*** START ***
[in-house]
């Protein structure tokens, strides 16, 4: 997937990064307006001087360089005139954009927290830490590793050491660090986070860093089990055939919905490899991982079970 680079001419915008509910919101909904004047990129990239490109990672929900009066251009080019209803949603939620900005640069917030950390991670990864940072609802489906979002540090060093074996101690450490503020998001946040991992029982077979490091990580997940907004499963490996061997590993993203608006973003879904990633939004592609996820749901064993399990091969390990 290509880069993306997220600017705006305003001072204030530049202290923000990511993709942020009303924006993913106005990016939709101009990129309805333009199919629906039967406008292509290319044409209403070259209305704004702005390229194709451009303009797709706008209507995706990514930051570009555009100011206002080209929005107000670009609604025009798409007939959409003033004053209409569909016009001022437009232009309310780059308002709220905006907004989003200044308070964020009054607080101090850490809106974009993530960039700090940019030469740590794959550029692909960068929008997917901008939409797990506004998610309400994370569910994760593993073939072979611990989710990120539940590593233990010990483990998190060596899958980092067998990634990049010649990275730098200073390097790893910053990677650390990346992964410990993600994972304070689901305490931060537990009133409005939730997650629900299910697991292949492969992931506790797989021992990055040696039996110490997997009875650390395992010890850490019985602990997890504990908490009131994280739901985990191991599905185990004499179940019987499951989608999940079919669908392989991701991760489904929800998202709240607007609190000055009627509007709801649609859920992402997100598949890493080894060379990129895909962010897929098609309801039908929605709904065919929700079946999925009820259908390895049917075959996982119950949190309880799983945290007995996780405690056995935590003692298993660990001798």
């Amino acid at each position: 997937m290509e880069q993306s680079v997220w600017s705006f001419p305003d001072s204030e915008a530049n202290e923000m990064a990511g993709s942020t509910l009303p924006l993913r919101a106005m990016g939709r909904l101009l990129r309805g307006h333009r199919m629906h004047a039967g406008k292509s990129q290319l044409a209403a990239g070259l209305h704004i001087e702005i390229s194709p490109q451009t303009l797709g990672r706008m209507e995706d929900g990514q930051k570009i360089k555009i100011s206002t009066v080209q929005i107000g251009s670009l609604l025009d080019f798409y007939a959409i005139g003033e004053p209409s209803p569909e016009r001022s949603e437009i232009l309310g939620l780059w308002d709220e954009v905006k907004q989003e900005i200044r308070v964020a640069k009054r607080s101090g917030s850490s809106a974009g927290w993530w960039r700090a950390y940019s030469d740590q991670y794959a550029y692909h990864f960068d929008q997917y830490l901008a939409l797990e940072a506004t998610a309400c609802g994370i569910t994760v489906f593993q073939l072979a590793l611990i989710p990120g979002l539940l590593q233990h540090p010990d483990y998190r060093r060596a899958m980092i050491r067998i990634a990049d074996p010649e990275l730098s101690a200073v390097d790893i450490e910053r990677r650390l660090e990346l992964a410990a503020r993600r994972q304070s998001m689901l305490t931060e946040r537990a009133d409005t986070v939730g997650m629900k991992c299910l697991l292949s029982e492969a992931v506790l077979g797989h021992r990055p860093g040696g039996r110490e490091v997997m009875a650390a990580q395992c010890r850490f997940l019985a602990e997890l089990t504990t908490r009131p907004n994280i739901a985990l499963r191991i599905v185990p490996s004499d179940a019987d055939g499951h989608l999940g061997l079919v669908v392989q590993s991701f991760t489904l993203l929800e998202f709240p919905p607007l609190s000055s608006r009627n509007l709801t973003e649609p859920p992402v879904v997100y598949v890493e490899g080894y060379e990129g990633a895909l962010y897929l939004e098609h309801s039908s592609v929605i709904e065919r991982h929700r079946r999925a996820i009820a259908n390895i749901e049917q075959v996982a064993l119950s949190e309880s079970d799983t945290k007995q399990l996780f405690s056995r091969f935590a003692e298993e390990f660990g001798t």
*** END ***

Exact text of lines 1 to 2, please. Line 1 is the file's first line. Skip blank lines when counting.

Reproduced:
[in-house]
């Protein structure tokens, strides 16, 4: 997937990064307006001087360089005139954009927290830490590793050491660090986070860093089990055939919905490899991982079970 680079001419915008509910919101909904004047990129990239490109990672929900009066251009080019209803949603939620900005640069917030950390991670990864940072609802489906979002540090060093074996101690450490503020998001946040991992029982077979490091990580997940907004499963490996061997590993993203608006973003879904990633939004592609996820749901064993399990091969390990 290509880069993306997220600017705006305003001072204030530049202290923000990511993709942020009303924006993913106005990016939709101009990129309805333009199919629906039967406008292509290319044409209403070259209305704004702005390229194709451009303009797709706008209507995706990514930051570009555009100011206002080209929005107000670009609604025009798409007939959409003033004053209409569909016009001022437009232009309310780059308002709220905006907004989003200044308070964020009054607080101090850490809106974009993530960039700090940019030469740590794959550029692909960068929008997917901008939409797990506004998610309400994370569910994760593993073939072979611990989710990120539940590593233990010990483990998190060596899958980092067998990634990049010649990275730098200073390097790893910053990677650390990346992964410990993600994972304070689901305490931060537990009133409005939730997650629900299910697991292949492969992931506790797989021992990055040696039996110490997997009875650390395992010890850490019985602990997890504990908490009131994280739901985990191991599905185990004499179940019987499951989608999940079919669908392989991701991760489904929800998202709240607007609190000055009627509007709801649609859920992402997100598949890493080894060379990129895909962010897929098609309801039908929605709904065919929700079946999925009820259908390895049917075959996982119950949190309880799983945290007995996780405690056995935590003692298993660990001798």